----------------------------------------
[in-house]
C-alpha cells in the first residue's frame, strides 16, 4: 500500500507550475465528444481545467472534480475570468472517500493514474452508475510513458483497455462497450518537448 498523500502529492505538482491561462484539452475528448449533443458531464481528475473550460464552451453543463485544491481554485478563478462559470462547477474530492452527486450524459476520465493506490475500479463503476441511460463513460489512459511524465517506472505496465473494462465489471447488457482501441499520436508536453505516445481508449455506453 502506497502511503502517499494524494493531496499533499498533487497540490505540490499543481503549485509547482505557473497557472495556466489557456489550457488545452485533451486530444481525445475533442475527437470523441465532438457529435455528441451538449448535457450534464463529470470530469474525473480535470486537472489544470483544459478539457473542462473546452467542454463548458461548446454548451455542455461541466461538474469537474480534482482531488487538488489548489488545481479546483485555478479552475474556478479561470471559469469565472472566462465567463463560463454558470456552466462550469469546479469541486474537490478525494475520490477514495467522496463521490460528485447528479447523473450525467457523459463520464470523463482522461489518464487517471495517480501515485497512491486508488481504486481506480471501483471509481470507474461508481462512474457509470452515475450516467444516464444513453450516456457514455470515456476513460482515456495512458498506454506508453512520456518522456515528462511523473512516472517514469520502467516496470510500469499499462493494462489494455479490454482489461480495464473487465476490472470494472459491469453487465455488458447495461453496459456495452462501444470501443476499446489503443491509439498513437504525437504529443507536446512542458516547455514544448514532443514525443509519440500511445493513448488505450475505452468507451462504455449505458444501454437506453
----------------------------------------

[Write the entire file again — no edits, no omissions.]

[in-house]
C-alpha cells in the first residue's frame, strides 16, 4: 500500500507550475465528444481545467472534480475570468472517500493514474452508475510513458483497455462497450518537448 498523500502529492505538482491561462484539452475528448449533443458531464481528475473550460464552451453543463485544491481554485478563478462559470462547477474530492452527486450524459476520465493506490475500479463503476441511460463513460489512459511524465517506472505496465473494462465489471447488457482501441499520436508536453505516445481508449455506453 502506497502511503502517499494524494493531496499533499498533487497540490505540490499543481503549485509547482505557473497557472495556466489557456489550457488545452485533451486530444481525445475533442475527437470523441465532438457529435455528441451538449448535457450534464463529470470530469474525473480535470486537472489544470483544459478539457473542462473546452467542454463548458461548446454548451455542455461541466461538474469537474480534482482531488487538488489548489488545481479546483485555478479552475474556478479561470471559469469565472472566462465567463463560463454558470456552466462550469469546479469541486474537490478525494475520490477514495467522496463521490460528485447528479447523473450525467457523459463520464470523463482522461489518464487517471495517480501515485497512491486508488481504486481506480471501483471509481470507474461508481462512474457509470452515475450516467444516464444513453450516456457514455470515456476513460482515456495512458498506454506508453512520456518522456515528462511523473512516472517514469520502467516496470510500469499499462493494462489494455479490454482489461480495464473487465476490472470494472459491469453487465455488458447495461453496459456495452462501444470501443476499446489503443491509439498513437504525437504529443507536446512542458516547455514544448514532443514525443509519440500511445493513448488505450475505452468507451462504455449505458444501454437506453